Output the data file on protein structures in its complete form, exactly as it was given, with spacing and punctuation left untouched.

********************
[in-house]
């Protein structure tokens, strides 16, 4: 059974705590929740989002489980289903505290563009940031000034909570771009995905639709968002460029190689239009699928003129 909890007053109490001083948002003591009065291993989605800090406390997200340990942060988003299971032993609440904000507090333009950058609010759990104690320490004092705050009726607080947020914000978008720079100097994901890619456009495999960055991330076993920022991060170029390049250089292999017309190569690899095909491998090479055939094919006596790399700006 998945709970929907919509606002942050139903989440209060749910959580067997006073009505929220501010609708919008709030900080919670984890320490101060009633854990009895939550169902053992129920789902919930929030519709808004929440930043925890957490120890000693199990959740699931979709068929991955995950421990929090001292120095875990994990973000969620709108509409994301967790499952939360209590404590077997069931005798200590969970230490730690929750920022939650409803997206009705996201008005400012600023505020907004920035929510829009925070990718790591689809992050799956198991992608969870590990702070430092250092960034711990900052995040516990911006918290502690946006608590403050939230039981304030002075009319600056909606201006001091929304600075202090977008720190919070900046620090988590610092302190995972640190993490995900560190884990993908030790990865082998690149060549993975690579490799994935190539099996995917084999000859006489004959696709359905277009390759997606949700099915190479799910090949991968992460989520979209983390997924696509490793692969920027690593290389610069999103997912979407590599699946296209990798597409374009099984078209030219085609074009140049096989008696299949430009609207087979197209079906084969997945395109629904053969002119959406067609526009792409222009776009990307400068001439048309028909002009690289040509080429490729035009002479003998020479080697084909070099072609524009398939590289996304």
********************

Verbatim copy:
[in-house]
């Protein structure tokens, strides 16, 4: 059974705590929740989002489980289903505290563009940031000034909570771009995905639709968002460029190689239009699928003129 909890007053109490001083948002003591009065291993989605800090406390997200340990942060988003299971032993609440904000507090333009950058609010759990104690320490004092705050009726607080947020914000978008720079100097994901890619456009495999960055991330076993920022991060170029390049250089292999017309190569690899095909491998090479055939094919006596790399700006 998945709970929907919509606002942050139903989440209060749910959580067997006073009505929220501010609708919008709030900080919670984890320490101060009633854990009895939550169902053992129920789902919930929030519709808004929440930043925890957490120890000693199990959740699931979709068929991955995950421990929090001292120095875990994990973000969620709108509409994301967790499952939360209590404590077997069931005798200590969970230490730690929750920022939650409803997206009705996201008005400012600023505020907004920035929510829009925070990718790591689809992050799956198991992608969870590990702070430092250092960034711990900052995040516990911006918290502690946006608590403050939230039981304030002075009319600056909606201006001091929304600075202090977008720190919070900046620090988590610092302190995972640190993490995900560190884990993908030790990865082998690149060549993975690579490799994935190539099996995917084999000859006489004959696709359905277009390759997606949700099915190479799910090949991968992460989520979209983390997924696509490793692969920027690593290389610069999103997912979407590599699946296209990798597409374009099984078209030219085609074009140049096989008696299949430009609207087979197209079906084969997945395109629904053969002119959406067609526009792409222009776009990307400068001439048309028909002009690289040509080429490729035009002479003998020479080697084909070099072609524009398939590289996304």